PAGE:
Talks and Tours
ArtBreak: PBS’ The Woodwright’s Shop Host Roy Underhill
Roy Underhill hosts the how-to show The Woodwright’s Shop, a PBS staple for more th
Café at 10:30 a.m. | Talk at 11:00 a.m.
January 14, 2016
Museums are, first and foremost, providing a public service. As such, a museum must serve every area of its community, and community outreach is at the heart of the Columbia Museum of Art’s mission. When we noticed a way to better serve a critical part of the Columbia community—adults aged 70 and older—we decided to act. In 2013, the Institute of Museum and Library Services (IMLS) awarded the CMA a three-year grant to launch the Creative Age Inititive to provide improved accessibility and comfort in the CMA facilities and programs, along with increased opportunities for socialization.
South Carolina is one of the fastest-growing states for aging individuals. Census projections predict that in 20 years, South Carolina’s senior population will more than double, and this population is most highly concentrated right here in the Midlands.
One of the greatest challenges that seniors face is finding and maintaining a rich social life. Participation in the arts has been proven to enhance quality of life in many areas, and the Creative Age Initiative aims to strengthen the bond between social interaction and mental and physical well-being for its participants.
In 2012, the American Alliance of Museum’s report, Trends Watch: Museums and the Pulse of the Future, highlighted the importance of including programming and initiatives for older adults. The report emphasized that involvement in museums contributes to visitors’ “health, well-being, and lifelong learning.” A 2001 study by George Washington University’s Center on Aging, Health, and Humanities found that older adults who engaged in cultural activities reported a higher overall health rating, fewer falls, less medication use, and fewer doctor’s visits.
We knew that the CMA would be the perfect pioneer for an arts initiative for seniors in South Carolina. The CMA is the largest visual arts organization in the state and a community anchor in Columbia. Every year, CMA programs serve over 15,000 adults, and seniors make up over a fourth of the 160,000+ visitors we serve each year. As an arts institution committed to community outreach, we are dedicated to going beyond simply bringing older adults in the door; we are developing programs that suit their specific needs.
“This initiative is something that we knew we needed to do, and Creative Age aligns with goals that are already essential to our strategic plan,” says CMA Deputy Director Joelle Ryan-Cook. “We are focused on developing innovative educational opportunities to promote lifelong learning, offering programs during weekday hours, and making public spaces comfortable and accessible. Creative Age is serving an important and growing part of our community.”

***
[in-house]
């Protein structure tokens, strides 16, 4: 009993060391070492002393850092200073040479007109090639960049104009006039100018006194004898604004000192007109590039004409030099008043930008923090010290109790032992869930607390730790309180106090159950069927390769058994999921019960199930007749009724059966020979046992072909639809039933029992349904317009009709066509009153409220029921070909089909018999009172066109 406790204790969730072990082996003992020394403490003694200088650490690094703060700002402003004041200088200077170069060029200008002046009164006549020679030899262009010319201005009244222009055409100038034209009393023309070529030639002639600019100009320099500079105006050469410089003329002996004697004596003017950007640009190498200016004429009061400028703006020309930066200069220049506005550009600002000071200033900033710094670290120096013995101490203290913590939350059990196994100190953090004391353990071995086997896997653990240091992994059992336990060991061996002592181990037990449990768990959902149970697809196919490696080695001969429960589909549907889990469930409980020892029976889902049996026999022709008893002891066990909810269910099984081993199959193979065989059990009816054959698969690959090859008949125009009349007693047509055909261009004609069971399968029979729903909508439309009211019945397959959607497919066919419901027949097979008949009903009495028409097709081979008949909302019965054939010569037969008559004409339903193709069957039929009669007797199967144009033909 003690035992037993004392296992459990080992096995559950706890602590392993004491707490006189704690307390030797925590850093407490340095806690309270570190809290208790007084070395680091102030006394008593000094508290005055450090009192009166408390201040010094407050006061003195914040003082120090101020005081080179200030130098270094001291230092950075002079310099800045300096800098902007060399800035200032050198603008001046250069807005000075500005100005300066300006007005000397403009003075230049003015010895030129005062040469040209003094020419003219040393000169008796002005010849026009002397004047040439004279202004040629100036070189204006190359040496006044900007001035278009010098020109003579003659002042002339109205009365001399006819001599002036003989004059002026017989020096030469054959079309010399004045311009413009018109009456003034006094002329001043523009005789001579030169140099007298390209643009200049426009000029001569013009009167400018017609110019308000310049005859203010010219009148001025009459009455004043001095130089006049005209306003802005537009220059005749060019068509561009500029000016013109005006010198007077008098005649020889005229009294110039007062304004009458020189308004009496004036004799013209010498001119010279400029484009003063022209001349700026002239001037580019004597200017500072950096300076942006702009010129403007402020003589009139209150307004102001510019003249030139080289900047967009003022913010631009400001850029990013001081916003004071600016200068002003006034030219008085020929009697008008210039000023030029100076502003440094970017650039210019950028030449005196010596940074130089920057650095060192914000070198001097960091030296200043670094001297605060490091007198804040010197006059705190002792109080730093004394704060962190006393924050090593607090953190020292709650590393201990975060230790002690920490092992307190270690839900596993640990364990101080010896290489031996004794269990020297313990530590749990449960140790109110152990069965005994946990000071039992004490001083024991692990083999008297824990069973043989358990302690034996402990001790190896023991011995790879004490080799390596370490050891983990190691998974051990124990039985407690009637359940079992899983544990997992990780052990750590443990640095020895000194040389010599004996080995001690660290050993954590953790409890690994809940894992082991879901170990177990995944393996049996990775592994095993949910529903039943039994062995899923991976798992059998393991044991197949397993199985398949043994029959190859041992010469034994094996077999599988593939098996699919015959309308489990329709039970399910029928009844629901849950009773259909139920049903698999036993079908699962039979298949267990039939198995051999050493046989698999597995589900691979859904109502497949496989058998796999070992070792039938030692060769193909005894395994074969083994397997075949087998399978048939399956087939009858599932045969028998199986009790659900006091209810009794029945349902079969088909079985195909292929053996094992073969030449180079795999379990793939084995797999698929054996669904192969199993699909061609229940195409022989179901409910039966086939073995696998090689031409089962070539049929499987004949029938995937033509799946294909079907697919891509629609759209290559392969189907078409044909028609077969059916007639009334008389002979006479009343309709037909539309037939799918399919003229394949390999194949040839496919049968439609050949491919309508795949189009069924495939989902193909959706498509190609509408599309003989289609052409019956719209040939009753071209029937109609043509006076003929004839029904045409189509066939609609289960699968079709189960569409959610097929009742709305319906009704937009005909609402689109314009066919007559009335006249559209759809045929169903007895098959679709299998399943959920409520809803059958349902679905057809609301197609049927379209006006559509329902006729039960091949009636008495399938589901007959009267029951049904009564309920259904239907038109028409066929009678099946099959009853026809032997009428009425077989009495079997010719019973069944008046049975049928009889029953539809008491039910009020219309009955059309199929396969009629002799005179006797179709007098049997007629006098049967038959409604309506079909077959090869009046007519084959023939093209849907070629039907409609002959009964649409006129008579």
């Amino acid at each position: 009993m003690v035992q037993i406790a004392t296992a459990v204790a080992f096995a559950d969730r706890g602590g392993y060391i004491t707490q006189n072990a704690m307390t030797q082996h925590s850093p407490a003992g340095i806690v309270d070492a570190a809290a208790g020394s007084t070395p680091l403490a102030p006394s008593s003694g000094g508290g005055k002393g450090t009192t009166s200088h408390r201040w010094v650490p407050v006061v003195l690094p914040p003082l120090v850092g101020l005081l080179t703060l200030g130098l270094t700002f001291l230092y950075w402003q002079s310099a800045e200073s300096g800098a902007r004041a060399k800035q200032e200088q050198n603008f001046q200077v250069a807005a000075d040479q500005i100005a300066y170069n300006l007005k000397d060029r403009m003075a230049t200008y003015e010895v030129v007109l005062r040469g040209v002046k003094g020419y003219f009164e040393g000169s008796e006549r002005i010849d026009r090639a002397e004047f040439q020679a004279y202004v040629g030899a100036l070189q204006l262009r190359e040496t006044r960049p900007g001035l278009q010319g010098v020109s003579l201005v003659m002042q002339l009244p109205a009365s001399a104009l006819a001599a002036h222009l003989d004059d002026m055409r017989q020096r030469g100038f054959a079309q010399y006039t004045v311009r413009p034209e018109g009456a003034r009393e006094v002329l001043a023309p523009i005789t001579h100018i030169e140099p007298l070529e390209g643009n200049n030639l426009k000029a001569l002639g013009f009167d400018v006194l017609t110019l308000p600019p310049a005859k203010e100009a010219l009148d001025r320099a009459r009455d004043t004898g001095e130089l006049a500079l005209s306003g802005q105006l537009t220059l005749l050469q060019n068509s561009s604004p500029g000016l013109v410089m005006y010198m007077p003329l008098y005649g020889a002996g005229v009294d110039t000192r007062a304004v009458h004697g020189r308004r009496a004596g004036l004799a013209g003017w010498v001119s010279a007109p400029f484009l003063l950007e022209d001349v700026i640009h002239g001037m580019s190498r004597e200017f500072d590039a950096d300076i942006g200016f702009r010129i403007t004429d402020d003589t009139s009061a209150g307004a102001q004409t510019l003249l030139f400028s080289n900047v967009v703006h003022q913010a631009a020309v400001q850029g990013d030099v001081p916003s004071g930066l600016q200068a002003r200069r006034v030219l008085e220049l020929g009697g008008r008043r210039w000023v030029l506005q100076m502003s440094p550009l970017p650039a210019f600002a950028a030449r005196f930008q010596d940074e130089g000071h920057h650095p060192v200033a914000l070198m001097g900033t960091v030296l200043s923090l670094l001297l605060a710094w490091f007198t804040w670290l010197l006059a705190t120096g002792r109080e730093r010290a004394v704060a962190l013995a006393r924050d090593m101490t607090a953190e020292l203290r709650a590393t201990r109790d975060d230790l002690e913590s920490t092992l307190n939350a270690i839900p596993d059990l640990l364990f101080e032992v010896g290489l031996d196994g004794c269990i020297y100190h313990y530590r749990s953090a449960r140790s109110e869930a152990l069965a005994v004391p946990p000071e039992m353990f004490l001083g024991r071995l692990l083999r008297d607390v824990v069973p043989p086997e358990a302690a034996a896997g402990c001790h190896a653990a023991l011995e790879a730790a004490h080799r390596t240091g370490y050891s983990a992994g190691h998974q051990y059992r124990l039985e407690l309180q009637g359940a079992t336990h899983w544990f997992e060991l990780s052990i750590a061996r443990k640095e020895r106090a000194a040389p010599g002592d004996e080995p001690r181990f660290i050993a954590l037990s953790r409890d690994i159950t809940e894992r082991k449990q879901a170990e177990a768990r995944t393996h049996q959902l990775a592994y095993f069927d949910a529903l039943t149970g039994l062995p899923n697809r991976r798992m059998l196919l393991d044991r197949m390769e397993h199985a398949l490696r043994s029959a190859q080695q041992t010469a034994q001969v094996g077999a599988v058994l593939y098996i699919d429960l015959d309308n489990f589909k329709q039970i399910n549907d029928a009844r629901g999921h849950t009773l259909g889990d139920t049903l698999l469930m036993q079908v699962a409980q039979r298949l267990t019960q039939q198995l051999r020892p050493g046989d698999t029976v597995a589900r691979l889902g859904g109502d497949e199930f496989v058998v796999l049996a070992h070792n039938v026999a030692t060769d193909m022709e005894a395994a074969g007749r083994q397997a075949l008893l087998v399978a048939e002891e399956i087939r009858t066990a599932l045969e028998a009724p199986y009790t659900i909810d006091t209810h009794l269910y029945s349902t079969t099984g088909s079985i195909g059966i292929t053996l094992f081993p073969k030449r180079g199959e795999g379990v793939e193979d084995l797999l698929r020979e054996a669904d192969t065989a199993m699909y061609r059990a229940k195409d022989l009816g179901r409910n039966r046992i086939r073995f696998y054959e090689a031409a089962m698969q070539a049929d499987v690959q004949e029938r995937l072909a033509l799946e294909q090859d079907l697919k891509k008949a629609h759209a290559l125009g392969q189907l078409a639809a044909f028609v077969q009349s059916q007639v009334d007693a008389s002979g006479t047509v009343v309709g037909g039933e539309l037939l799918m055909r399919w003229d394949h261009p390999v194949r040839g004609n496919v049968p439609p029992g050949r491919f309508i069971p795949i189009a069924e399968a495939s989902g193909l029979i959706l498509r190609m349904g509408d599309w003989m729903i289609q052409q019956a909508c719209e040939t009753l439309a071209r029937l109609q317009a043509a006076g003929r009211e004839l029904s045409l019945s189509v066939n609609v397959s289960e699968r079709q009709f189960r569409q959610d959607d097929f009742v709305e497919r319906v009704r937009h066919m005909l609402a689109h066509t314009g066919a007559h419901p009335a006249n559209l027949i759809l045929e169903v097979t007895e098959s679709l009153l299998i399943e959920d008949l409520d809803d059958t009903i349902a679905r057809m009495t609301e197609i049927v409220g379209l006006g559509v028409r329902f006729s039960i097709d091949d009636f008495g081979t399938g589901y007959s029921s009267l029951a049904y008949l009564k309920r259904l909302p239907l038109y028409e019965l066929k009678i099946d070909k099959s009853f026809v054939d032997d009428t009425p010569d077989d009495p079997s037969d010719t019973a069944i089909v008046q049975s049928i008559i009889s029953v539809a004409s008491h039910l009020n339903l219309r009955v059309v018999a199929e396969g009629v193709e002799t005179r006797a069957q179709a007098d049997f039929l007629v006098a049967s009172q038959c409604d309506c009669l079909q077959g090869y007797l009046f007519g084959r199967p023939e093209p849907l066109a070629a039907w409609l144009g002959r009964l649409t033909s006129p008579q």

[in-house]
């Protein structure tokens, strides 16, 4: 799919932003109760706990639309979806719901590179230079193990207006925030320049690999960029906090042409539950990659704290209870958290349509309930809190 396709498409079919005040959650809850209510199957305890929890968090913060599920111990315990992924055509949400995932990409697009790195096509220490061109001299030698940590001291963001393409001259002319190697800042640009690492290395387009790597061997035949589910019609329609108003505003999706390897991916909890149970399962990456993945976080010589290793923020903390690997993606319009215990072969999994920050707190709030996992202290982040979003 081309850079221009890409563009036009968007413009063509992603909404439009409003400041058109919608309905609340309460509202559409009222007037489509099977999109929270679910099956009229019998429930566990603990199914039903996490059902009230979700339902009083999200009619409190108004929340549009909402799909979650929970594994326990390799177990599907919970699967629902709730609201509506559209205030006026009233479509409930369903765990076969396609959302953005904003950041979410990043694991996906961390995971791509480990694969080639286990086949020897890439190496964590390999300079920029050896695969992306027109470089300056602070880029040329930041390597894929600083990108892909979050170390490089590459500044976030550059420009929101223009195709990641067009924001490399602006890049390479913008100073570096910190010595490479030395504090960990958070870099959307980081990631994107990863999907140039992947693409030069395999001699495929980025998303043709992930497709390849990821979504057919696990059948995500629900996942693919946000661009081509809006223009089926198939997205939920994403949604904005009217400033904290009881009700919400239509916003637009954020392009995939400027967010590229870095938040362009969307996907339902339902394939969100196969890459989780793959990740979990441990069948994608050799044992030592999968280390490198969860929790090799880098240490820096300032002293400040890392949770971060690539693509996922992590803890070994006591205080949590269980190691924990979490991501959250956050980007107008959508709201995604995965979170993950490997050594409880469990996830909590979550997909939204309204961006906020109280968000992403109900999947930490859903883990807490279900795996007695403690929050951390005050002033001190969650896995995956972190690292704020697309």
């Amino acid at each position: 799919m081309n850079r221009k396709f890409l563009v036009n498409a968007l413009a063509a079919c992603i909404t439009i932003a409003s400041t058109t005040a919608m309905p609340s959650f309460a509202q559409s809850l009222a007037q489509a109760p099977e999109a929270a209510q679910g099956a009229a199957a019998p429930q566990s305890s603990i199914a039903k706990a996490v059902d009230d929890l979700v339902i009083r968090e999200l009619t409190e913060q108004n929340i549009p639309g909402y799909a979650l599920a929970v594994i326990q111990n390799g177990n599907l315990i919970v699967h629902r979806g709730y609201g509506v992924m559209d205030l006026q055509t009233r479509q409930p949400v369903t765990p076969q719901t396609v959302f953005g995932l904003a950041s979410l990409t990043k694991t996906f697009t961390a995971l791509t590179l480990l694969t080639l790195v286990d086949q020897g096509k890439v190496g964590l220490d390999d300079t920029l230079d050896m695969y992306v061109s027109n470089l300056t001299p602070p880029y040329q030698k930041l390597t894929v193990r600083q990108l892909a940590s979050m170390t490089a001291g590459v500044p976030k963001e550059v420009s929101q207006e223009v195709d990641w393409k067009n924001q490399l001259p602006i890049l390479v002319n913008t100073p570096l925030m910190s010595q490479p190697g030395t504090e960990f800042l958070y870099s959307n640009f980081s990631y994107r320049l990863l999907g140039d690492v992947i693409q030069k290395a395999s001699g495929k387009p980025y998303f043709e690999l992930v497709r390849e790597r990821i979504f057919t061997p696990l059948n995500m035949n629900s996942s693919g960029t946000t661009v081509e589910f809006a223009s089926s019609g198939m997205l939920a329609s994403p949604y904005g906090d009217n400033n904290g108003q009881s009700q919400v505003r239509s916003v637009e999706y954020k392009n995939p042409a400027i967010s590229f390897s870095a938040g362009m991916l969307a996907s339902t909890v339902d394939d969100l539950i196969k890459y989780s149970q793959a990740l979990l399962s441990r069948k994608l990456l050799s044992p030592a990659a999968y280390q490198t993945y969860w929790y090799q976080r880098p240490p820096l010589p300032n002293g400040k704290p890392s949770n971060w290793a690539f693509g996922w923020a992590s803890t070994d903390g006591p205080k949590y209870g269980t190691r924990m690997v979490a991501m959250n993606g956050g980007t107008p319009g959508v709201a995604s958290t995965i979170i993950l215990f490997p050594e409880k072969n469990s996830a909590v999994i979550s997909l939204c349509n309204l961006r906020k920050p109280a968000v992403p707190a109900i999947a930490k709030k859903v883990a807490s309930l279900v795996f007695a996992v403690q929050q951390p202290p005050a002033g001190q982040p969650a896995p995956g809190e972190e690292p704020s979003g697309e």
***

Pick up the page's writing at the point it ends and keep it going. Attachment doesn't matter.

Along with the expertise of the CMA education and engagement staff, the Creative Age Initiative has developed with help from strategic partners who are working to increase the well-being of seniors. The S.C. Lieutenant Governor’s Office on Aging is the largest administrator of senior programs in the state and a leader in senior-related research. The Lourie Center is the largest recreation center for seniors in S.C., with a continually growing membership. The third strategic partner vital in making Creative Age a success is the CMA’s own Docent Corps. This dedicated group of volunteers is critical to making sure tours and programs suit the needs of older adults.
“We began a series of meetings to inquire and understand how to become more welcoming to seniors, handicapped visitors, and visitors with other special needs,” says CMA Docent Corps Liaison Katie Hirsch. “Both docents and staff have attended national and regional conferences to gather ideas and information. This is an ongoing project and the docents remain active and interested in its success! We look forward to an ever-widening museum audience.”
To help museums all across the country meet the needs of seniors, the CMA is developing a Creative Age toolkit to help small to medium-sized museums replicate and scale the initiative to fit their needs.
“We have learned many lessons with this project,” says Ryan-Cook. “Sharing our successes, struggles, and opportunities with our colleagues is an essential component of the final year of the grant.”
The CMA is a place for people of all ages to be inspired. Through the Creative Age Initiative, we are creating experiences to engage the mind and enrich the spirit well into retirement.
Supported by the IMLS and Leslie’s Legacy Fund.
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